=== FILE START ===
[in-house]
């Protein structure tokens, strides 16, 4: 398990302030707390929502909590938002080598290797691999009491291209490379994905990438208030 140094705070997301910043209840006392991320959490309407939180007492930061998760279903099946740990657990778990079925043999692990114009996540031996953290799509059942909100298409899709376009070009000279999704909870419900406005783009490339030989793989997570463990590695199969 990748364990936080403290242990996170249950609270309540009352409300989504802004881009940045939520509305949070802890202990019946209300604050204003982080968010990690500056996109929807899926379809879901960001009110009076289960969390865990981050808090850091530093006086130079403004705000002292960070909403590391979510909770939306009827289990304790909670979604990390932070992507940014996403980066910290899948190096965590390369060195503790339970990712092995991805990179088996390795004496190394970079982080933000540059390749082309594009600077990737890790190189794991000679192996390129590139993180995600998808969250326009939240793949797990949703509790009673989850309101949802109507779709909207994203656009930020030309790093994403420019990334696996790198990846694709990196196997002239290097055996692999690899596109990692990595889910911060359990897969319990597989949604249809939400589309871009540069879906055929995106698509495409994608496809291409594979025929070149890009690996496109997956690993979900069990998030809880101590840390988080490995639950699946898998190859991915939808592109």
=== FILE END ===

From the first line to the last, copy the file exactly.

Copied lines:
[in-house]
């Protein structure tokens, strides 16, 4: 398990302030707390929502909590938002080598290797691999009491291209490379994905990438208030 140094705070997301910043209840006392991320959490309407939180007492930061998760279903099946740990657990778990079925043999692990114009996540031996953290799509059942909100298409899709376009070009000279999704909870419900406005783009490339030989793989997570463990590695199969 990748364990936080403290242990996170249950609270309540009352409300989504802004881009940045939520509305949070802890202990019946209300604050204003982080968010990690500056996109929807899926379809879901960001009110009076289960969390865990981050808090850091530093006086130079403004705000002292960070909403590391979510909770939306009827289990304790909670979604990390932070992507940014996403980066910290899948190096965590390369060195503790339970990712092995991805990179088996390795004496190394970079982080933000540059390749082309594009600077990737890790190189794991000679192996390129590139993180995600998808969250326009939240793949797990949703509790009673989850309101949802109507779709909207994203656009930020030309790093994403420019990334696996790198990846694709990196196997002239290097055996692999690899596109990692990595889910911060359990897969319990597989949604249809939400589309871009540069879906055929995106698509495409994608496809291409594979025929070149890009690996496109997956690993979900069990998030809880101590840390988080490995639950699946898998190859991915939808592109």